The de-silting and restoration of the Mithi was part of the plan for the spanking new financial district called the Bandra-Kurla complex. While the Mumbai Metropolitan Regional Development Authority (MMRDA) raised several thousand crores by selling plots, but the money was systematically siphoned off by the state government to fund its cotton procurement schemes and subscription to irrigation bonds floated by State companies.


Consider another example. During the BJP-Sena rule, Mumbai built nearly 40 flyovers and the Mumbai-Pune Expressway by partially funding them through a cess on petrol and diesel. This is in addition to the tax levied by the central government for the golden quadrilateral project (that is why Mumbai pays the highest petrol and diesel charges in the country).


This money too goes into a consolidated pool of state revenue and the Maharashtra State Road Development Corporation (MSRDC) is in a constant struggle to recover it. The state has recently introduced a similar legislation to exploit Mumbai’s status as the financial capital by charging stamp duty on every transaction that is conducted through the BSE and NSE.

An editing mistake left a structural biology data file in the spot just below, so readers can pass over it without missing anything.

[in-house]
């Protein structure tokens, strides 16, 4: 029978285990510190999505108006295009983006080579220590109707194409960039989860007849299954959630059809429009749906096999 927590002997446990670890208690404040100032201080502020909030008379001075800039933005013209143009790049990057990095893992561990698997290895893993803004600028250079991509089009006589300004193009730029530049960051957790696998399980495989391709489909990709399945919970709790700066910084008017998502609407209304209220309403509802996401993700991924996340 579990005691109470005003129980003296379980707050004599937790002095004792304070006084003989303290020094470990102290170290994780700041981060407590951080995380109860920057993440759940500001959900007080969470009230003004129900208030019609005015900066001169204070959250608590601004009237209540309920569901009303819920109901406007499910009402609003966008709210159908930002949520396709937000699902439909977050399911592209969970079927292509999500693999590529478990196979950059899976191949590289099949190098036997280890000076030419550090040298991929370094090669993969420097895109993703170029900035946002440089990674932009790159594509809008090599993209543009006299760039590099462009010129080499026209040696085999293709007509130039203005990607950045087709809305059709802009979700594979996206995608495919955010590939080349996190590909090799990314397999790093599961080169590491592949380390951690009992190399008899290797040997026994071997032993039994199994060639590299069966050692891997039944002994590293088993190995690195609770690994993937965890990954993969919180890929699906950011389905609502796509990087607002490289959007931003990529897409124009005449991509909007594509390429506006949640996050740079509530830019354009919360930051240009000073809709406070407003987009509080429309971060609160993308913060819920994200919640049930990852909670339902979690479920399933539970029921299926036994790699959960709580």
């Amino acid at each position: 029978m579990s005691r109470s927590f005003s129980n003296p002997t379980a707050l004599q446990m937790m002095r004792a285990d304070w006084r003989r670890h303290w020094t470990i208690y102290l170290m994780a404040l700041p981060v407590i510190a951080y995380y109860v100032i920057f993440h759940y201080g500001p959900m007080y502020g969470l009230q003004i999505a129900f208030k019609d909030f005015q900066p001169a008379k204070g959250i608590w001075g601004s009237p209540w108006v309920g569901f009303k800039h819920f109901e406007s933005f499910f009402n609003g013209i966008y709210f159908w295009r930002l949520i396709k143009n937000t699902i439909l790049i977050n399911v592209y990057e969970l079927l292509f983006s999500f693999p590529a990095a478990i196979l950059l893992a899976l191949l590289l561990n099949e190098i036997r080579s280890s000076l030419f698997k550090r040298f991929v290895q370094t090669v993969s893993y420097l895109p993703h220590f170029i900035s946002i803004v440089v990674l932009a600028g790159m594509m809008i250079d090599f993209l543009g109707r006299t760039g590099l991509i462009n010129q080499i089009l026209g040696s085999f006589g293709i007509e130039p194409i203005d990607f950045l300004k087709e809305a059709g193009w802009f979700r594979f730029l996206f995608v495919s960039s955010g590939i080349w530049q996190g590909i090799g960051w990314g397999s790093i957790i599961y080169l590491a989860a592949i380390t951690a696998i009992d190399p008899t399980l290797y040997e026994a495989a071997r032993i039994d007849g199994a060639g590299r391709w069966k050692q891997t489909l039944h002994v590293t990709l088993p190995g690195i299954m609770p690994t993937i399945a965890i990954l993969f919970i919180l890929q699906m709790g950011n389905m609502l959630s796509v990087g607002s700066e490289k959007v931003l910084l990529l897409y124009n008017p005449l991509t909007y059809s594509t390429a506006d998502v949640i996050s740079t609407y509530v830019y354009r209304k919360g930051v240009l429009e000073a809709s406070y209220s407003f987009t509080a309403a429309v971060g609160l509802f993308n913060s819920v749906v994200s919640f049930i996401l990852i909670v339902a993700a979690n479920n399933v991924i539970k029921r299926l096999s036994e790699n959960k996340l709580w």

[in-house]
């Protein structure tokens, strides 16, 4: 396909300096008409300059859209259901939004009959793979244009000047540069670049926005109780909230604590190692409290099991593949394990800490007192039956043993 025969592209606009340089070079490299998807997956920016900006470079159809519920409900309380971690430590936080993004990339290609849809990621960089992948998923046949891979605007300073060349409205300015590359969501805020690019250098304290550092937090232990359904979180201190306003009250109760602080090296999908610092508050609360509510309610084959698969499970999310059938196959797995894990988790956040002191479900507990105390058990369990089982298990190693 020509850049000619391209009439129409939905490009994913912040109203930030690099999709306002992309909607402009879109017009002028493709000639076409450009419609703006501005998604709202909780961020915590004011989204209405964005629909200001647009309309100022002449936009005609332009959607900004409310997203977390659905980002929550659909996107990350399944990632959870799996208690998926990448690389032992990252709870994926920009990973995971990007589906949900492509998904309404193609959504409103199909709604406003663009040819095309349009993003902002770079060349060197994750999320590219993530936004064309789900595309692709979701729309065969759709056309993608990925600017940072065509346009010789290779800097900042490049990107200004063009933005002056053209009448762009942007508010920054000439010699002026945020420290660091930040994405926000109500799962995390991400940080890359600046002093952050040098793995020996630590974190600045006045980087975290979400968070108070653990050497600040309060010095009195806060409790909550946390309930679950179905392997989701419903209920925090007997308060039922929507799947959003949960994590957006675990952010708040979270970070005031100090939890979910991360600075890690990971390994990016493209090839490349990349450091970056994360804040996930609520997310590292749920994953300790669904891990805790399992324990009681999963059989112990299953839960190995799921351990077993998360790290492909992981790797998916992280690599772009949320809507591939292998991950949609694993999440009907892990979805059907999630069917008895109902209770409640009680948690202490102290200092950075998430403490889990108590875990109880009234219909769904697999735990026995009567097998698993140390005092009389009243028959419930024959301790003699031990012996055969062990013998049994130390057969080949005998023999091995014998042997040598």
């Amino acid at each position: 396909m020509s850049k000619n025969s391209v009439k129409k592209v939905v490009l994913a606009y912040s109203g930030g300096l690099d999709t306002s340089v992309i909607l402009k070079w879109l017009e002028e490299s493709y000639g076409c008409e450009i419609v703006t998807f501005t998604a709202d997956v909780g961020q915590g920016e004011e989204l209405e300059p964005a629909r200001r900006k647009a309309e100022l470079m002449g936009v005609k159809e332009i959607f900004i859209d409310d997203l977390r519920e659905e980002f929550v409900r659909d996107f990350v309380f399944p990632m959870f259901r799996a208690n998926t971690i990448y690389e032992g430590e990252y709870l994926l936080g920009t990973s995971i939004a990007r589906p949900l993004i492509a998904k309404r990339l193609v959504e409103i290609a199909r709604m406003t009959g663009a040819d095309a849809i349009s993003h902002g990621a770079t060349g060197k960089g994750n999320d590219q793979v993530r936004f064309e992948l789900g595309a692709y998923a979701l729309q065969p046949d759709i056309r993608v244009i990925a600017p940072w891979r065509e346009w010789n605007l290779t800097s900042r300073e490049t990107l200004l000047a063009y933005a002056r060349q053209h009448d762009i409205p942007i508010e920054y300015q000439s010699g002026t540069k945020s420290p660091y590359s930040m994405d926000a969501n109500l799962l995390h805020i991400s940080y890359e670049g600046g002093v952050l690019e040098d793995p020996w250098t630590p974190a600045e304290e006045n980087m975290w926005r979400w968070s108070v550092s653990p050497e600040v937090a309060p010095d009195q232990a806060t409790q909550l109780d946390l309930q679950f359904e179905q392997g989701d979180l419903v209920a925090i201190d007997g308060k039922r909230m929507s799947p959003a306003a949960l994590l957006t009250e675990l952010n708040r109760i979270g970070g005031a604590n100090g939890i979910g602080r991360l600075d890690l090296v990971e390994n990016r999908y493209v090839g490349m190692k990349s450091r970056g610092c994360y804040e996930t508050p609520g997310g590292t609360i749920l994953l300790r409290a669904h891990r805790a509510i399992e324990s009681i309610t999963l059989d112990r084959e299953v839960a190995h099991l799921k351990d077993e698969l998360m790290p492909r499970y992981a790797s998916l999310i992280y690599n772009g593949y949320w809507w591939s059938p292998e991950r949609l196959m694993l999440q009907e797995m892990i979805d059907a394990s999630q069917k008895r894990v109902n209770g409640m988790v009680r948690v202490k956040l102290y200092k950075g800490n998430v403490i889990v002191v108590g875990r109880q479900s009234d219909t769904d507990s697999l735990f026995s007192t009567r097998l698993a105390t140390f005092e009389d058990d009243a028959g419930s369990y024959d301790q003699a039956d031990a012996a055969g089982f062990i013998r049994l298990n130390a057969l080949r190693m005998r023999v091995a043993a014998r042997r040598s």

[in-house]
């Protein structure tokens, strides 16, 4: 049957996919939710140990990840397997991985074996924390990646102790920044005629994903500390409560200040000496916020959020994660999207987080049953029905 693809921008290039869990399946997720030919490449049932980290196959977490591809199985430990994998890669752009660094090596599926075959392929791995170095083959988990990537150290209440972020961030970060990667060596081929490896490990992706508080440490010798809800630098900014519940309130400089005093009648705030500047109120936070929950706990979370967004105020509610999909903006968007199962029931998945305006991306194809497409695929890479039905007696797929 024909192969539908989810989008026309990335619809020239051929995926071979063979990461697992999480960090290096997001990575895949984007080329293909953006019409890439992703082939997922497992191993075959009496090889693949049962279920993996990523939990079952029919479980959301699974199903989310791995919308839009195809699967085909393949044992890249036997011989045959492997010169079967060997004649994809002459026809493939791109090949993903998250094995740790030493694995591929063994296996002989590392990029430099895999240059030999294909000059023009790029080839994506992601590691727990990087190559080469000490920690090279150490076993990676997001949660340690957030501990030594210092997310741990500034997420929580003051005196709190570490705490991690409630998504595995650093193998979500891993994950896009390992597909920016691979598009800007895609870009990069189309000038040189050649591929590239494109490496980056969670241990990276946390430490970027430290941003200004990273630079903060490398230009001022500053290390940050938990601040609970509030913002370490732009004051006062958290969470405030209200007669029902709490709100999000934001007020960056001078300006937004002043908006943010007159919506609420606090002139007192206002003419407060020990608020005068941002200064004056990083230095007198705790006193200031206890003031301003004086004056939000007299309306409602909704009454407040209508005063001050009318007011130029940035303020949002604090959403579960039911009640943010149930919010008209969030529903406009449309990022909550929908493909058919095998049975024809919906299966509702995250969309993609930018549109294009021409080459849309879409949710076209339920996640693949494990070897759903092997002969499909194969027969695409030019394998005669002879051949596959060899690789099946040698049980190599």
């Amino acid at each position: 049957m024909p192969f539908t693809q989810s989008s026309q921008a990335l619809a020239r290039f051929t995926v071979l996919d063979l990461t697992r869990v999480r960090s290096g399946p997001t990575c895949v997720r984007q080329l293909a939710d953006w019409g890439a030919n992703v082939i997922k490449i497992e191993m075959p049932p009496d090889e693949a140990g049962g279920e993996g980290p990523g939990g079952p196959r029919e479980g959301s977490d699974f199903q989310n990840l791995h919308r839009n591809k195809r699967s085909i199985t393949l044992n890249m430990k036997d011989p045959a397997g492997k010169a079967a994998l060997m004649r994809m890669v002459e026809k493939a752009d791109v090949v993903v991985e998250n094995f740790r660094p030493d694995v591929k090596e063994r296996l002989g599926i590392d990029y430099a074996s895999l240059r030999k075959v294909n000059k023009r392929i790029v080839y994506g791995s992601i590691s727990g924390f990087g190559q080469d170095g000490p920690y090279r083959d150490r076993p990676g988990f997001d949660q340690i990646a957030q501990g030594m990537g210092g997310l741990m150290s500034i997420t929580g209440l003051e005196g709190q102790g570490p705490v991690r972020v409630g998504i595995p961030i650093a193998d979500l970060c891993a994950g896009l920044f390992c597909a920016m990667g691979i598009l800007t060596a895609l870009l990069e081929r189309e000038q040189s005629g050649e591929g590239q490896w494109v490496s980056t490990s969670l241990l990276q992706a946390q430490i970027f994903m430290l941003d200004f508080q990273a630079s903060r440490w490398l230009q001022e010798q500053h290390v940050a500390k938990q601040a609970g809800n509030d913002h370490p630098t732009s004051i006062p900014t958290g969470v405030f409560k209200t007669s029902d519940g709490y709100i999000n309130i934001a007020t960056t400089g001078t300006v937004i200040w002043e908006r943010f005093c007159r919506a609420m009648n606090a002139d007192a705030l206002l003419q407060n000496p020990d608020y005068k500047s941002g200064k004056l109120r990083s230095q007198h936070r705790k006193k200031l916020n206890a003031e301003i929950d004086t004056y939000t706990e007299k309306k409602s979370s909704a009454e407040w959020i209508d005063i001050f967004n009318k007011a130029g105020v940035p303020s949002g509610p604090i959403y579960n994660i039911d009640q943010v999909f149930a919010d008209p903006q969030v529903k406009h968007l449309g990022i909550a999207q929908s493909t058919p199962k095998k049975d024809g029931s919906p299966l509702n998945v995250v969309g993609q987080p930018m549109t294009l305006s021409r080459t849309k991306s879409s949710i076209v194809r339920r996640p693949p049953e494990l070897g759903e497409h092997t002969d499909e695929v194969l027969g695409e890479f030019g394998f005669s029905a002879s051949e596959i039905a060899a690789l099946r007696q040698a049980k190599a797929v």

This levy can only be collected within the state. But Maharashtra has twisted this logic to decide that since the stock exchange servers are located in Mumbai, every investor in India will have to pay for the privilege in the form of stamp duty. While the Congress government at the Centre remains a silent spectator to this exploitation, the issue will probably be decided in court.


However, thinking citizens have also to share the blame for this state of affairs. Until they were physically hit by the deluge and forced to walk in stinking, neck-deep water alongside corpses of humans, rodents and animals, most middle class Mumbai refused to concern itself with the systematic exploitation of the metropolis. Finally, the public interest litigation against bad governance and the SMS campaign to drum up support for their cause has turned into a rallying cry. But if Mumbai’s politicians and their leaders in Delhi do not understand the force of public anger this time, they may be in for a huge surprise.



-- Sucheta Dalal